Authors: Matthew Henry*, Massey University
Topics: Agricultural Geography, Australia and New Zealand, Historical Geography
Keywords: Agriculture, New Zealand, Science, Infrastructure, Productivism
Session Type: Paper
Presentation File: No File Uploaded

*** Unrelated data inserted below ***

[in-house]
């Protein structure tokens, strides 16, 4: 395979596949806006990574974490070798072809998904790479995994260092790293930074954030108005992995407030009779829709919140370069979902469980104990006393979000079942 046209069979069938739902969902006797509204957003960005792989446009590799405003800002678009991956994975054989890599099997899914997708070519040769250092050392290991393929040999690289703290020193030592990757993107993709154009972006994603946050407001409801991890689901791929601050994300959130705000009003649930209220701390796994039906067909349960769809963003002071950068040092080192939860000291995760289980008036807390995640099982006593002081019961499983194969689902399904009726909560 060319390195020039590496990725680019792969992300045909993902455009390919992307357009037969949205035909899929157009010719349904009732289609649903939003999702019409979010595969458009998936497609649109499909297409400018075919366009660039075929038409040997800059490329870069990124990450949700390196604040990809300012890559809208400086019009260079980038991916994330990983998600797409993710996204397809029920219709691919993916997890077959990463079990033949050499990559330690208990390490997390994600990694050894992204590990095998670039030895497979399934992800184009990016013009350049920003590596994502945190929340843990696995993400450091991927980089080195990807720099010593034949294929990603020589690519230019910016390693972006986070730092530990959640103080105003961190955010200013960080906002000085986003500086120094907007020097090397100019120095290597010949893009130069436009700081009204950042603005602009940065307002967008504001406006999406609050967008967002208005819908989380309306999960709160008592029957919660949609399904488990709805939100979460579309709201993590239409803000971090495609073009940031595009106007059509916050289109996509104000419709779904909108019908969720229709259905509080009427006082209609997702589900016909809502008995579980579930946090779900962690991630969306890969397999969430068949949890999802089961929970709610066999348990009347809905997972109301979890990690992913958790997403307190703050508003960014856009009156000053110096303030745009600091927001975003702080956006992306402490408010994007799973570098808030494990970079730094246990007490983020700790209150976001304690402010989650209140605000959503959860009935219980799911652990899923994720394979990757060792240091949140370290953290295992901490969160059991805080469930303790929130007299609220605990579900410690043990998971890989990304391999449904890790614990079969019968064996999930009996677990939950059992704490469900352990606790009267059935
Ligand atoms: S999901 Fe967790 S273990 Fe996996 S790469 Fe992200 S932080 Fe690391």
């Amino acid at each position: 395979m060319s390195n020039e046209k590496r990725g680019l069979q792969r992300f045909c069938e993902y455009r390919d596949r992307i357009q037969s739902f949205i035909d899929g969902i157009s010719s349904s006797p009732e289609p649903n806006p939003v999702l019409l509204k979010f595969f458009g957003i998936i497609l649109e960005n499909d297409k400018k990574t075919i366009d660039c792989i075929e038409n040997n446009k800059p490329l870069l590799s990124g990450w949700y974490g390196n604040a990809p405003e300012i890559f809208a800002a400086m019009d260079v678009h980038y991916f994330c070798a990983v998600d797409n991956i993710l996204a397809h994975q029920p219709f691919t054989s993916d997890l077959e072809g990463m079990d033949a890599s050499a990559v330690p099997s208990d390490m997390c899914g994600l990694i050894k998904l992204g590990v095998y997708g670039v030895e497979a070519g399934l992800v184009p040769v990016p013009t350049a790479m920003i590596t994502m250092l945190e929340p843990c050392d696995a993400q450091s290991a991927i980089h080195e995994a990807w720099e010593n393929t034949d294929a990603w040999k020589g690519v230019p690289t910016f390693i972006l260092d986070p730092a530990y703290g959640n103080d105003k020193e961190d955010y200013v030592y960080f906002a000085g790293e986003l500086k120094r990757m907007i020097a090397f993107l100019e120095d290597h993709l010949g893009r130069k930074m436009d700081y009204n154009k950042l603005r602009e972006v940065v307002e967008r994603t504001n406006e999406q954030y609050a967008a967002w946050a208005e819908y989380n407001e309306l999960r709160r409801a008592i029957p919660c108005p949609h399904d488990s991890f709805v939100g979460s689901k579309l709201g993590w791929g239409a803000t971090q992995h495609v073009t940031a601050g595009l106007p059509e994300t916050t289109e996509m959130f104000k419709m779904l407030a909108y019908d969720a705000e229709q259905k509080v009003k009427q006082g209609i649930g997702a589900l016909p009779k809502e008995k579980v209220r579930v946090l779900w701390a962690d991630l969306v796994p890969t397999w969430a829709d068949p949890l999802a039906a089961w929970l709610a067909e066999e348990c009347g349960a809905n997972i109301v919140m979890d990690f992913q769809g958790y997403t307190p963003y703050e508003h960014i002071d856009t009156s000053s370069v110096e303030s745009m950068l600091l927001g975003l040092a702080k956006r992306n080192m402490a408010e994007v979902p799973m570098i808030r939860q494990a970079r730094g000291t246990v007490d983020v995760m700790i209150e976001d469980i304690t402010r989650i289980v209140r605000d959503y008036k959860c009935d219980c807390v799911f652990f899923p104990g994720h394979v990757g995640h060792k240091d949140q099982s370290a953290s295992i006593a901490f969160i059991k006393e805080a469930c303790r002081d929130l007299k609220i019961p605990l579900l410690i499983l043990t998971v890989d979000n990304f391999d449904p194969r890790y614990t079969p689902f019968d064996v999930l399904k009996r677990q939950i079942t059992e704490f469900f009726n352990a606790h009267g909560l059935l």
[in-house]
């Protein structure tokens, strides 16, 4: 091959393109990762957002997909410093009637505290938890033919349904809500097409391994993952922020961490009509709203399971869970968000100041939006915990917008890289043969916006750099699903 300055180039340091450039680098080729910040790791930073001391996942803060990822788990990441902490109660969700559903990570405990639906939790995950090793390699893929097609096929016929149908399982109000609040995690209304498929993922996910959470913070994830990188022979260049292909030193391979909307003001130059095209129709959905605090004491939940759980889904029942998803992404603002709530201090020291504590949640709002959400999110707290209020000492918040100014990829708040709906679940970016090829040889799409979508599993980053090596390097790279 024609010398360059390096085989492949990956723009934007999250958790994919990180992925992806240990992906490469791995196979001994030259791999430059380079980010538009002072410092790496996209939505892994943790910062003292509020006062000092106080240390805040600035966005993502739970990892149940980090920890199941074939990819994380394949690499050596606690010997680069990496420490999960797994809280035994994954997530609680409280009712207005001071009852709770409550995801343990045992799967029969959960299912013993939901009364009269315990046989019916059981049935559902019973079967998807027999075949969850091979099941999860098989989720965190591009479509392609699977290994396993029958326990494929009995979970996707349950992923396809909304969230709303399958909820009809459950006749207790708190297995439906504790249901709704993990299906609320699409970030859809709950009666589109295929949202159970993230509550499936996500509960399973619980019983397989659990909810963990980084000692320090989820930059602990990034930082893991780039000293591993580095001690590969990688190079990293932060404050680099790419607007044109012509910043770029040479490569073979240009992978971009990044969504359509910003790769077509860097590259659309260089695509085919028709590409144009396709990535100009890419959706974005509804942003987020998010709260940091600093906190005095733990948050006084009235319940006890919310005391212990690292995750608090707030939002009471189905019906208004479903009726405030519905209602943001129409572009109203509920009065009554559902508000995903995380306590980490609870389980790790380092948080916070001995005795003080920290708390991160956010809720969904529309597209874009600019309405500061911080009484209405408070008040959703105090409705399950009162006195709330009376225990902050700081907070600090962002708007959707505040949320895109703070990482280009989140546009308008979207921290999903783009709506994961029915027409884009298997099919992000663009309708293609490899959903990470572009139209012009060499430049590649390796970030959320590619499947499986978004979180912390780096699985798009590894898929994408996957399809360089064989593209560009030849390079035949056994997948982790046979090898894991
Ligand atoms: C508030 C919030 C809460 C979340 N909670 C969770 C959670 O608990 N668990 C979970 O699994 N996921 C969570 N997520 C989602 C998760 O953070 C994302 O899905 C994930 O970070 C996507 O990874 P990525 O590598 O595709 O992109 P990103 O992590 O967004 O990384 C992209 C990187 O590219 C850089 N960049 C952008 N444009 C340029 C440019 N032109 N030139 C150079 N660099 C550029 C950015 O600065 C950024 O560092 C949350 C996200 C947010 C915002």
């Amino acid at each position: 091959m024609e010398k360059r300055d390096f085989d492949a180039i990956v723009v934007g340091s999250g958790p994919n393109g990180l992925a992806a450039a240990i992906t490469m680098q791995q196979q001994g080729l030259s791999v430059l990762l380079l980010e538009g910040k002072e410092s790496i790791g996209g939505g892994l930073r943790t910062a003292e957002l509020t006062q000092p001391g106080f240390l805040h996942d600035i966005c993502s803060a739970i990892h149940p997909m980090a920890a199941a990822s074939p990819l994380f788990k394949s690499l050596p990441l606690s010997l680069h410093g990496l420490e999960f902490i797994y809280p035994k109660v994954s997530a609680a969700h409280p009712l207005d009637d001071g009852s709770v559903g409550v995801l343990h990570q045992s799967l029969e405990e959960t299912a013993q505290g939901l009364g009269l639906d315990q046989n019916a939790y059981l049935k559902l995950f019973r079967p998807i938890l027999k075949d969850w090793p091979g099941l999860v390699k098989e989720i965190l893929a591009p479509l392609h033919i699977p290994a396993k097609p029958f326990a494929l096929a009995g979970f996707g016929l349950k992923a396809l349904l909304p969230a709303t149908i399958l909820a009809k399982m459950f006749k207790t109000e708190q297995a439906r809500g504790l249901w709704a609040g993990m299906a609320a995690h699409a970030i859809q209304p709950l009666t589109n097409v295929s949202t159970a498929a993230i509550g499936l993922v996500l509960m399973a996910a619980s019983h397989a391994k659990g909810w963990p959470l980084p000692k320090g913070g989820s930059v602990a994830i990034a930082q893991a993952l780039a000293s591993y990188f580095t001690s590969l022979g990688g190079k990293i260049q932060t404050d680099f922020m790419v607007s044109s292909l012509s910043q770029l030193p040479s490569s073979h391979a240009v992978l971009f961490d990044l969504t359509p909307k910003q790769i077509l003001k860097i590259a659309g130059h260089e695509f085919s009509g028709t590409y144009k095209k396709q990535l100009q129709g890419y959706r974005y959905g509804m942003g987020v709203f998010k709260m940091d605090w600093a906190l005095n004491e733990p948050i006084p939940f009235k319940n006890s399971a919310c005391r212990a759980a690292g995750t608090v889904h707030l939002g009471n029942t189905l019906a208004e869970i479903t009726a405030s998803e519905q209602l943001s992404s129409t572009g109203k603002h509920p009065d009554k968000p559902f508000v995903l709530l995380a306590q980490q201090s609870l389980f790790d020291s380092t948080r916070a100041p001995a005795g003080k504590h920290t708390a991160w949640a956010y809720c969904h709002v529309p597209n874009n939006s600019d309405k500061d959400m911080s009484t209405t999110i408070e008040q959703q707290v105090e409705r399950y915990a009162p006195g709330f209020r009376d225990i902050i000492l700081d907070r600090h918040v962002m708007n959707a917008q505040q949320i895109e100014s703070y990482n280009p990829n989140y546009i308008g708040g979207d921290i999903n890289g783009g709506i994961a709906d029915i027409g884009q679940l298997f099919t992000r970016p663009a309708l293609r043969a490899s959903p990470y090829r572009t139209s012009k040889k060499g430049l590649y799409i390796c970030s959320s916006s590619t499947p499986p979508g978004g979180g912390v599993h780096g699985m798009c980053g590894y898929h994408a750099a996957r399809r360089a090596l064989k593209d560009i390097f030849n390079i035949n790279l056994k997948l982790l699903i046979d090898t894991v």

Agriculture's horizons are filled with matters of concern, ranging from the potential disruption of commodity markets from alternative proteins, anxieties about animal welfare and the shifting politics of consumption, through to environmental degradation and climate change. The matters of concern are numerous, and the horizon is getting closer. In this context technoscience is almost inevitably the obligatory point of passage through which answers to these issues flow. This paper examines the assemblage of a technoscience regime in New Zealand after World War Two framed by the moral, economic and political imperatives of productivism. Drawing on archival research this paper traces the assemblage of this regime and suggests that it needs to be seen as an infrastructural project that has been largely invisible, both in accounts of New Zealand’s development, and the wider agrifood literature. The paper argues that while this project has been largely invisible, it nonetheless constituted a materially embedded thinking infrastructure whose effect was to provide a framework of possibilities about the making of animals and farms, and the complex topologies of connection to commodity markets and distant consumers. While now stretched the knowledge and decision-making practices constituted through this infrastructure have remained remarkably durable, and remarkably effective in channelling contemporary agricultural trajectories. Consequently, in order to understand responses to agriculture’s approaching matters of concern we need to critically understand the quiet, continuing work of the thinking infrastructures developed in places such as New Zealand.